Skip to main content

Finding Peace at Christmas

People have been checking in with me and Roger a lot lately.  There is the usual banter:
"Are you looking forward to Christmas?" (Um. Sure. I guess.)
"Are you ready for the holidays?" (Yeah. We kind of play it low-key in our house. You know.)
"How are you doing?" (I'm hanging in there.)

Some questions come out of run-of-the-mill small talk. I realize every day how many people I work with or see who don't even know my story. They don't know my truth. And sometimes it's just too difficult to explain.

Other comments come from genuine concern. We have a gentle and supportive circle of friends. It is helpful. I am glad that other people remember. 

I think about it every day. 

I have thought a lot about how much I wanted to push myself during the holidays. Roger and I have had many discussions. 
Do we put up a tree? (the answer this year was no) 
Do we send Christmas cards? (not this year) 
Do we give gifts? (not really) 
Do we go to this party or that celebration? (we pick and choose)
Am I going to church this year on Christmas Eve? (I'm still undecided)

First Advent and first candle is lit I love many things about this time of year. I love the lights. I love (most of) the music. I love the spirit of giving when it's not contaminated by crass commercialism. I love the way the weather changes gradually. The nights get longer. The trees get barer. The weather turns colder. That is the spirit of Advent, the spirit of remembrance and thoughtful meditation that helps my mind process it all.  

Even though I feel better than I have in years, I'm still not ready to celebrate with the masses. Sometimes my choices are easy and sometimes it is an inner struggle. I know I am not alone. We commiserate with families who have lost loved ones. Some losses are recent. Others lost their child or their friend before Charlotte was gone and they still struggle.  It is interesting to see how families cope. Abbie's family is remembering their daughter in a very special way, encouraging Random Acts of Kindness in her name.  I love that.

The grief shifts but it never goes away. The first year after Charlotte died, the ache was there all the time. For me, it was like walking on broken glass. Roger often said it felt like an elephant sitting on his chest. Whether a dull ache or a sharp pain, it was constant. It never seemed to leave. More recently, the waves of pain have evened out a little bit. Now it catches you off guard. It's like that Lego that finds itself in the middle of the floor as you trudge to the bathroom in the dark. It's like banging your shin against the corner of the coffee table. The pain is sharp and it catches you off guard. There's a bruise. It takes a few minutes...or a few days...before you feel ok. It all comes back again.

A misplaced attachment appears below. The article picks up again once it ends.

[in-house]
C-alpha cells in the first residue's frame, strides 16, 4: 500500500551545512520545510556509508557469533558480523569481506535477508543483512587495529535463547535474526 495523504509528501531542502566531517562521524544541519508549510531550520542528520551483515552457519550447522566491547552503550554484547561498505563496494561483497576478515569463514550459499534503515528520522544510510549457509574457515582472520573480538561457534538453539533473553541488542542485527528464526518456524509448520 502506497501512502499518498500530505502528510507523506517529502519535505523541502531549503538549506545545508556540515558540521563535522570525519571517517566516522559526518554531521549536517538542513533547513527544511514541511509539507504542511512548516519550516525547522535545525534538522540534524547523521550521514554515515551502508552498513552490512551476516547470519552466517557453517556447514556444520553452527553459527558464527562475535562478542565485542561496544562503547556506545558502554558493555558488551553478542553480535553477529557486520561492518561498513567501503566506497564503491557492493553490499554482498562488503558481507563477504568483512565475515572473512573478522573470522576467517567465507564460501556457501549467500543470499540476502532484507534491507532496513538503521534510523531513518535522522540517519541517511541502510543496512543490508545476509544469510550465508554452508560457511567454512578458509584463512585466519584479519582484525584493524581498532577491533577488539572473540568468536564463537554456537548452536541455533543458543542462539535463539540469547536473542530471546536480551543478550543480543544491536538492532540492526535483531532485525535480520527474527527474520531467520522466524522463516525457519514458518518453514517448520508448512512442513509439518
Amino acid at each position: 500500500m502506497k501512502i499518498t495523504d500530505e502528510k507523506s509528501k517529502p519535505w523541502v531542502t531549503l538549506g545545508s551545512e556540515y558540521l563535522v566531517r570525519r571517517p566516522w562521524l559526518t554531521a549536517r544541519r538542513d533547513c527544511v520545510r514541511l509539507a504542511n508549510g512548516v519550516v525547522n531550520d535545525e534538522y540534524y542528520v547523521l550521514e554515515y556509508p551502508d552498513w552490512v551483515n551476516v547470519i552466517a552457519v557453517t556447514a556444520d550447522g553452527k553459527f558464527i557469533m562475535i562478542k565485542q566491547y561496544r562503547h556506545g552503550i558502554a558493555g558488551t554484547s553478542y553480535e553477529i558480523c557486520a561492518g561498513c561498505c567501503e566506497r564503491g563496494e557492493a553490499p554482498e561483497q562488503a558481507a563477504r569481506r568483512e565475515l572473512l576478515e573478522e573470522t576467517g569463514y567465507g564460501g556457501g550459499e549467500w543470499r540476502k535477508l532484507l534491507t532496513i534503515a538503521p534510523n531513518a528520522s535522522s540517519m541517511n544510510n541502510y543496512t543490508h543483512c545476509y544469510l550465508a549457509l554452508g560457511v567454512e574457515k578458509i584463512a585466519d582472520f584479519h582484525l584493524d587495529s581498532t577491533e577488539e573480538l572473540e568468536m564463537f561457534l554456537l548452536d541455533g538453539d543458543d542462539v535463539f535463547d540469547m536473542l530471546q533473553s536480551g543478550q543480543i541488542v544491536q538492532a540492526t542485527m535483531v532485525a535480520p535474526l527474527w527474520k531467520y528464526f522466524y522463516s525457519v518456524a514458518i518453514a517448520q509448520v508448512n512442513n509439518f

Today was another one of those days. I think it had been creeping in for a while. My friend Jamie posted a picture of the beach a few days ago. Thanks to a recent cold front, the ocean had that wild, stormy look that I love so much.  

Then Faiqa posted a blog about missing Florida and her memories of home. 

That brought me full circle to this picture: 

I love this picture of Charlotte. This was from our trip in Florida. We were staying at a condo on the beach after our official Make-A-Wish vacation. The day was cool but not cold. The ocean was rough. The beach was almost empty. All day, Charlotte sat in that chair, watching the waves and eating Cheerios. We frequently asked her if she wanted to go anywhere or do anything. She was happy to sit. She was happy to watch. I look back at this picture, knowing that she was less than a month away from death. I wonder what she thought about that day.  I wonder what she knew. She was always a wise child. Wise beyond her years. It's pictures like this that help me realize that regardless of what she really knew about the science of her disease, she was at peace.